After accidentally pressing restart during upgrade: "Oh no! Something has gone wrong. A problem has occurred and the system can't recover. Please log out and try again."

My system fails to log in while upgrading from 38 to 39(By mistake press the restart). Now entering the login password, I see a white screen like the following:

Oh no! Something has gone wrong.
A problem has occurred and the system can’t recover.
Please log out and try again.

Welcome to Fedora @sbhar

Please test this as you use a Nvidia GPU:

I did that, but it’s not the same problem either.

If you pressed restart via the Power button on your Computer while the update was going, I guarantee you have broken packages on the system.

Also, Please tell us what GPU, and computer spec is. This can help trouble shoot the issue.

Are you comfortable going back to a LiveUSB and attempting to fix the system from there? There will need to be several things you need to do to attempt to rebuild your system and other commands you could run to check system packages.

Yes, Please assist me

Please reply

Patience please!

We are not paid to respond instantly. Participants here are volunteers and assist as time permits, often in free time, possibly even while at work somewhere.

Sorry everyone, I’m in the Public Library, had to move from where I was.

I honestly believe you have broken packages on the system, so what i would do is clean up the update, and run a distro sync both using dnf.

Here we go :

  1. Open a terminal and find the partition where your Fedora system is installed. Typically, this is the root partition /. You can use the lsblk or fdisk -l command to list all available partitions and identify your root partition. Once you identify the root partition (let’s assume it’s either /dev/sdXn where “X” is the drive letter and “n” is the partition number or or /dev/nvme0nX), mount it to /mnt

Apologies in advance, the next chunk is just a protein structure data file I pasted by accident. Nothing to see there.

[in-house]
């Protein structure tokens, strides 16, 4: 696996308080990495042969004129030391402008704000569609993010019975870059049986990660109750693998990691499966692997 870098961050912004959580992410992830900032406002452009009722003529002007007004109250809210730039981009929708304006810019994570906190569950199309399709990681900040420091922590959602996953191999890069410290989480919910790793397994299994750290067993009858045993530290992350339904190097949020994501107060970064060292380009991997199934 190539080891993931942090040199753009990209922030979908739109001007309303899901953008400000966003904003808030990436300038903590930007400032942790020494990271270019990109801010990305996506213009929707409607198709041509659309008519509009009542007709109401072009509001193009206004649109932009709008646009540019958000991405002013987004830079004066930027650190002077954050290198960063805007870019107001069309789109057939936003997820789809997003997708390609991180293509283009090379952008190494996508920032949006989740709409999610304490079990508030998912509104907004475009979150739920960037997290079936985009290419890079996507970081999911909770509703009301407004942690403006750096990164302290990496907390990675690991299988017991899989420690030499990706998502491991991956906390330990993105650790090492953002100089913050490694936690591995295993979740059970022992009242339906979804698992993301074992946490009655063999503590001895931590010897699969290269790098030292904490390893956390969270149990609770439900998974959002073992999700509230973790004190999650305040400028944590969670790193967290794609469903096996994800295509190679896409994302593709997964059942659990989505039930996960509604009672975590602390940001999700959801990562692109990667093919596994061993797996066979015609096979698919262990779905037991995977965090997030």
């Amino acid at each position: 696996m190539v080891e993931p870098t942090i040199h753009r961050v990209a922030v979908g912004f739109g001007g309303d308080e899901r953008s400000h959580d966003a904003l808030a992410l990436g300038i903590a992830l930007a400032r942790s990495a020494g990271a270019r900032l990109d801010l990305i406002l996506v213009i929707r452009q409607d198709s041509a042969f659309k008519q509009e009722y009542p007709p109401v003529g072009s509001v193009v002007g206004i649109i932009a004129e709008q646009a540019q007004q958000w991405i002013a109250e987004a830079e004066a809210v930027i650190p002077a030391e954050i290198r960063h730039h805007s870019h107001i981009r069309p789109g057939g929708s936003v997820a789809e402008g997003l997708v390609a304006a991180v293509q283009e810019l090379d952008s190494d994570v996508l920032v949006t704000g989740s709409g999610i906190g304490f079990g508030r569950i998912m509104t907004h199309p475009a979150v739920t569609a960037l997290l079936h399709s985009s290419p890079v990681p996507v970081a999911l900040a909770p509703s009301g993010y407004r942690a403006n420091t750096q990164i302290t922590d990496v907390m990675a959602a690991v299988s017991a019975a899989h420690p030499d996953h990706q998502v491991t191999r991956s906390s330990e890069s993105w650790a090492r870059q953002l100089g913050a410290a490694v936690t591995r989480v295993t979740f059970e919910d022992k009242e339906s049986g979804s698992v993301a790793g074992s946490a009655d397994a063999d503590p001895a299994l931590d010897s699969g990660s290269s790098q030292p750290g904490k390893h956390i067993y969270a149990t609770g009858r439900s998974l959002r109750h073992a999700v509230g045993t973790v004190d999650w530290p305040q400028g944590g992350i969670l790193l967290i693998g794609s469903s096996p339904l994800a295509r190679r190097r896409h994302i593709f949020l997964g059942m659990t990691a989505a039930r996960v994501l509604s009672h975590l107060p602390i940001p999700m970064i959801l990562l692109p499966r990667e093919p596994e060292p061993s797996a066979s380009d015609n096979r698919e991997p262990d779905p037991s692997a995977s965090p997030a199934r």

mount /dev/sdXn /mnt

  1. let’s Bind mount some directories just in case :
    sudo mount --bind /dev /mnt/dev
    sudo mount --bind /proc /mnt/proc
    sudo mount --bind /sys /mnt/sys

  2. sudo dnf --installroot=/mnt clean all
    then
    sudo dnf --installroot=/mnt distro-sync

Let’s us know how it goes !

How to fix the mount point does not exist error at bind

go straight to # 3 , now that your /dev/sda4 is mounted to /mnt

  • sudo dnf --installroot=/mnt clean all
    then
    sudo dnf --installroot=/mnt distro-sync
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sudo dnf --installroot=/mnt clean all

It looks like you typed “clear” not clean

Okay sorry for that, But It’s still unable to detect the release version

It looks like there are mismatched packages,

Go ahead with sudo dnf --installroot=/mnt distro-sync

pointing to the same

You could try this again? sudo dnf --installroot=/mnt distro-sync --releasever=39 this include the Release you are upgrading to, which is what the command was asking you to add.
Using --best or --allowerasing are options for you as well.

If that does not work, Try these commands.

dnf upgrade --refresh
dnf install dnf-plugin-system-upgrade
dnf system-upgrade download --releasever=39

Ig adding --releasever=39 works, what to do next?

Repeat these commands :
sudo dnf --installroot=/mnt clean all --releasever=39
then

sudo dnf --installroot=/mnt upgrade --refresh add --best --allowerasing if needed.

Add the --releasever=39 flag please, that is what the error is telling you. My apologies for not adding that.

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